So we’re still on the topic of expeditions down the old familiar roads close by. Toe besluit ek laasweek om weer ‘n slag onder by die krappe te gaan kuier. Destyds toe ek Zululand toe getrek het, was een van die vele stukkies raad wat my uit die bekender Kaap na die Ooskus gevolg het: “Daa’s krappe daar!”
I headed down to the Umlalazi Nature Reserve a couple of times during the past few weeks to go see what the little creatures of the lagoon, beach and forest are up to. It’s been really dry in KZN this year and the forest floor had been an ominous light brown crackle the last time I had ventured there. But the past few weeks rain soaked the red soil of Zululand again.
Prinses patiently waits at the parking lot each time, looking out over the Mlalazi river close to the sign that warns against crocodiles – ek mis die prentjie van die seekoei wat altyd daarby was. But it’s not hippos and crocs we’re after in the mangrove swamp. Poking from their assorted holes below the mangrove trees, the crabs retract their jolly red selves away from the camera. They’re always sitting there, each in front of a hole, sometimes scuttling back a little bit more slowly, so you can catch a glimpse of an altercation or of a leaf being dragged. Hierdie twee was te besig met ‘n huismoles of ‘n “hies-jou-kesj” om ons raak te sien:
Mangliete is mos nie ‘n naam wat lekker sê nie, maar hierdie goed is iets besonders. Onder langs die lagoon staan ‘n moeras vol van hulle. See that long peg-like thing on the picture here below? It’s a seed than pegs like a rocket into the ground when the time is right and shoot out some roots before the tide can wash it away again. And those yellow leaves are full of extra salt, because these incredible plants grow in thick mud in the salty coastal water. Bits of roots stick up like snorkels between the crab tunnels. There are different kinds of mangrove trees here and when you walk on the little wooden path winding through them to John Dunn’s Bath, the sounds of the lagoon parking lot become slightly muted. Like when snow starts falling – if you can imagine snow in this sweltering humidity. Onwillekeurig kyk ‘n mens altyd boontoe om te sien of die visvanger nie dalk hier iewers sit nie. The Mangrove Kingfisher is not showing himself today but in the distance the Fish Eagles are squealing and fish are plopping in the lagoon as the path winds around the corner. Red claws disappear into holes and maybe if someone is walking with you when you visit here, point out the magrove snails on the trunks of the trees.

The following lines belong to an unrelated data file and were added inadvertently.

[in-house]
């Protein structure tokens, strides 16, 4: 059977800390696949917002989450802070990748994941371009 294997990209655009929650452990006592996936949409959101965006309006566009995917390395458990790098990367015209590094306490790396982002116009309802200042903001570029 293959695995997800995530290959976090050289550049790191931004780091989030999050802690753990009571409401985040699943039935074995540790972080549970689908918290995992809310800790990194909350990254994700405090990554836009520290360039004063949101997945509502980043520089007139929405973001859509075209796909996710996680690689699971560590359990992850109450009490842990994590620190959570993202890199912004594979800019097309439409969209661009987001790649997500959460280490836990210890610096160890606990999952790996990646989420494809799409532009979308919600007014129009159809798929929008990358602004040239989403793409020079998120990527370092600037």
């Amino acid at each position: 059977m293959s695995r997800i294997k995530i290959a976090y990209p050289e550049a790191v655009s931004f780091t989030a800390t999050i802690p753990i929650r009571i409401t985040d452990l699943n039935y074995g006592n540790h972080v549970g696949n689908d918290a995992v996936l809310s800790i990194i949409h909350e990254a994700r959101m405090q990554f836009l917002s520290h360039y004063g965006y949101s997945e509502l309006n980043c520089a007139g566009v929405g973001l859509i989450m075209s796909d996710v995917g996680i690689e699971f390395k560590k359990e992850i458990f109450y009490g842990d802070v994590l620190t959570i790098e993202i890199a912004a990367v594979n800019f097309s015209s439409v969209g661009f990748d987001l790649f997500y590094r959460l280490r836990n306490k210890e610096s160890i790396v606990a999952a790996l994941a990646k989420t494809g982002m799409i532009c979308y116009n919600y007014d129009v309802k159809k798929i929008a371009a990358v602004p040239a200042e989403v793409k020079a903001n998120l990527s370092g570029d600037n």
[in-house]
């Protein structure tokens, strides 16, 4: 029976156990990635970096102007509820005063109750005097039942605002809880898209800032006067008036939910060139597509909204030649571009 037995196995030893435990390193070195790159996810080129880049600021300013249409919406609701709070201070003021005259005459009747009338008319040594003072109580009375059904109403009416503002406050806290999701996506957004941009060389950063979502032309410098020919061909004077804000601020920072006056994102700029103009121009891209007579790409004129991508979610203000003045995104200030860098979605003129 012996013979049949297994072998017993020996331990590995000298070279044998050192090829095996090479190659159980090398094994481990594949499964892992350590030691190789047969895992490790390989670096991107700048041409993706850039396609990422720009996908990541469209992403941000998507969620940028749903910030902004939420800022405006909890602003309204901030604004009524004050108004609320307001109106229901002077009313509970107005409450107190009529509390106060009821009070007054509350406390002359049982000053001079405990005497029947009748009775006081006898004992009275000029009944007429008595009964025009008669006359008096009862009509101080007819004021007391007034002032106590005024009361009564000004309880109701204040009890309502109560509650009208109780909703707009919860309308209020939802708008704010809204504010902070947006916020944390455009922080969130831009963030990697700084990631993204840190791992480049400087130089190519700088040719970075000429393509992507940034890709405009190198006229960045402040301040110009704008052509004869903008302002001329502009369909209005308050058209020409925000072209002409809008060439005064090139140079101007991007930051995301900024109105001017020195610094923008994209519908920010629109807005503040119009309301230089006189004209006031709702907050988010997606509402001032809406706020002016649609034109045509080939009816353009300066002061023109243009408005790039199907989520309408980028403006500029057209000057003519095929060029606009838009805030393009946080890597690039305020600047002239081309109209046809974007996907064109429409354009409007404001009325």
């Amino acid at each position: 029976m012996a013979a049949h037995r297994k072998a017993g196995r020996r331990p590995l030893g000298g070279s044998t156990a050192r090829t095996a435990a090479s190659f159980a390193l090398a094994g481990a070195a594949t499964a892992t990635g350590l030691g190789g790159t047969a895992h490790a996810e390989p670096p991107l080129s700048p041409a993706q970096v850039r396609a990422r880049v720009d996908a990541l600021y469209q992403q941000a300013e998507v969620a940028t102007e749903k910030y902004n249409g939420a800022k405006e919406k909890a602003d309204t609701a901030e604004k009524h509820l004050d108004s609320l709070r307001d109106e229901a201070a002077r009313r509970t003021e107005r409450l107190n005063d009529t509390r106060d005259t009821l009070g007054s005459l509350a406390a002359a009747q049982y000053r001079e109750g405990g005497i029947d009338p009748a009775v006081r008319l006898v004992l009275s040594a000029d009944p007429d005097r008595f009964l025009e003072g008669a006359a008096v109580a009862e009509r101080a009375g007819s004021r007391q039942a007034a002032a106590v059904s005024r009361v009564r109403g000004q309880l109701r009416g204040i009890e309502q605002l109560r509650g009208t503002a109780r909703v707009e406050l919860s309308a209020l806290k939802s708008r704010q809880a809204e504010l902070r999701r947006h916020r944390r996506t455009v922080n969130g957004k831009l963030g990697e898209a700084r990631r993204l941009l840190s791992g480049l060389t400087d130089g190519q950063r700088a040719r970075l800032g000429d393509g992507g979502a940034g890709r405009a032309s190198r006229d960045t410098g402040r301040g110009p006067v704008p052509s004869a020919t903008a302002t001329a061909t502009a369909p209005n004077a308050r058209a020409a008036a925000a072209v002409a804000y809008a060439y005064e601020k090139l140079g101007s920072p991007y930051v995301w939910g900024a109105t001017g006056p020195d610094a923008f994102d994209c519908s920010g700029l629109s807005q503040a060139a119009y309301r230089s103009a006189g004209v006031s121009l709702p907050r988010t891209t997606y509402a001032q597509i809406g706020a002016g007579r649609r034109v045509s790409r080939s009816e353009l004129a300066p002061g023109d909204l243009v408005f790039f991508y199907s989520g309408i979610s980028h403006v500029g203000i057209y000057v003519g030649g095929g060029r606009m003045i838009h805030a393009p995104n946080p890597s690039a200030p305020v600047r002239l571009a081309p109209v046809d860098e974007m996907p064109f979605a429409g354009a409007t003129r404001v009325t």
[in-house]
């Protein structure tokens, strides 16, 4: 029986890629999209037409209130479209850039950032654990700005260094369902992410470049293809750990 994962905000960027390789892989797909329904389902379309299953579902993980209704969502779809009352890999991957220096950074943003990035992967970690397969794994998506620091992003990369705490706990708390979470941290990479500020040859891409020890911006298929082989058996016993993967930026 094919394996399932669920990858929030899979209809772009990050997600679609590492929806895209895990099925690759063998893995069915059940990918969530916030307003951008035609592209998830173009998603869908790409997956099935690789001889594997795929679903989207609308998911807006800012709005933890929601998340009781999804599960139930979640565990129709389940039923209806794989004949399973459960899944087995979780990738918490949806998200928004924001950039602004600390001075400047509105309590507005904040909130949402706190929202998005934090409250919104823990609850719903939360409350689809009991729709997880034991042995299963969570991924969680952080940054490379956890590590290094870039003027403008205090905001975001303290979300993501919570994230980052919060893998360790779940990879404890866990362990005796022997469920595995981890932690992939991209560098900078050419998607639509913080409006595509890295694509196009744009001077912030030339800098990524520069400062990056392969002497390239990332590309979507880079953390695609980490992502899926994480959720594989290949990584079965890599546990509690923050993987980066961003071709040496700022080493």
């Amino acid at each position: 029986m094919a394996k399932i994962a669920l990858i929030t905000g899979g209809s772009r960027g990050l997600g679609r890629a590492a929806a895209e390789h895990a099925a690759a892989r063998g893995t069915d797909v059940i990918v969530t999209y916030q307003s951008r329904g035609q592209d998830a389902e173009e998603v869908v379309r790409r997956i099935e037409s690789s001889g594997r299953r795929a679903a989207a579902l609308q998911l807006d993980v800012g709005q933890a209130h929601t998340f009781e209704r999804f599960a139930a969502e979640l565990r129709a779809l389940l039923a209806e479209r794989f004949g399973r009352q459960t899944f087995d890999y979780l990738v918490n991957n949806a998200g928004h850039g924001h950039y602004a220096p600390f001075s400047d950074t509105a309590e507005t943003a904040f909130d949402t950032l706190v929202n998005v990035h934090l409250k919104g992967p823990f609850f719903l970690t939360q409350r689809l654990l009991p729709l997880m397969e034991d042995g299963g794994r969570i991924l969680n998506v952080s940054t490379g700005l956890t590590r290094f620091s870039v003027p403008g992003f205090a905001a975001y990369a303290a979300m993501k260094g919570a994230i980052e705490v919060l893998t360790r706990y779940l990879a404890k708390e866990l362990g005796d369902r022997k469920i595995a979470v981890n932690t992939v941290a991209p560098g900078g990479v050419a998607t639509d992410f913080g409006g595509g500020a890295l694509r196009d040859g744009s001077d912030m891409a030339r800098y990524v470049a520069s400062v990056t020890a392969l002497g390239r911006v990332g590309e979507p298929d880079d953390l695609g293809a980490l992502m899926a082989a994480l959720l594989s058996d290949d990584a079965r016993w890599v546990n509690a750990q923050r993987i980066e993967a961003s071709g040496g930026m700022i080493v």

Some other time I might tell you the story of John Dunn, one of the characters from the region’s colourful past. But this thing over here between the Mangrove Swamp and the Umlalazi river is not just a muddy puddle. It was a pool, dug for John’s wives to take a bath a safe distance away from the crocodiles and hippo’s. It’s a story all by itself, but today I’m here for the mudskippers. I don’t always see them, but few things can cheer me up like watching one of these prehistoric-looking little creatures skip across the surface of the water leaving tracks of tiny spiraling waves like heavy raindrops. Look carefully where this one is making a stop on the mud:
Their funny little fins and bulging eyes can hush the shaky photographer, squatting in the squelching mud into the kind of awe that makes the world beyond the mangrove tops fade away for a few moments. Later, cutting through the forest on the way to the beach, the big ferns flicker in the same quiet light. Die klein pilduisendpoot wat in ‘n bolletjie opkrul wanneer mens aan hom raak en die rooi duiker met die wikkelende stertjie bly hier in die duinewoud. Our man pill millipede over here curls up into a perfect little ball when you disturb his slow crawl across his buffet of forest detritus. And that wagging little red tail disappearing between the trees and elk ferns is a red duiker.
On the other side of the forested dunes, the Indian Ocean is roaring. Next time, we’ll go there.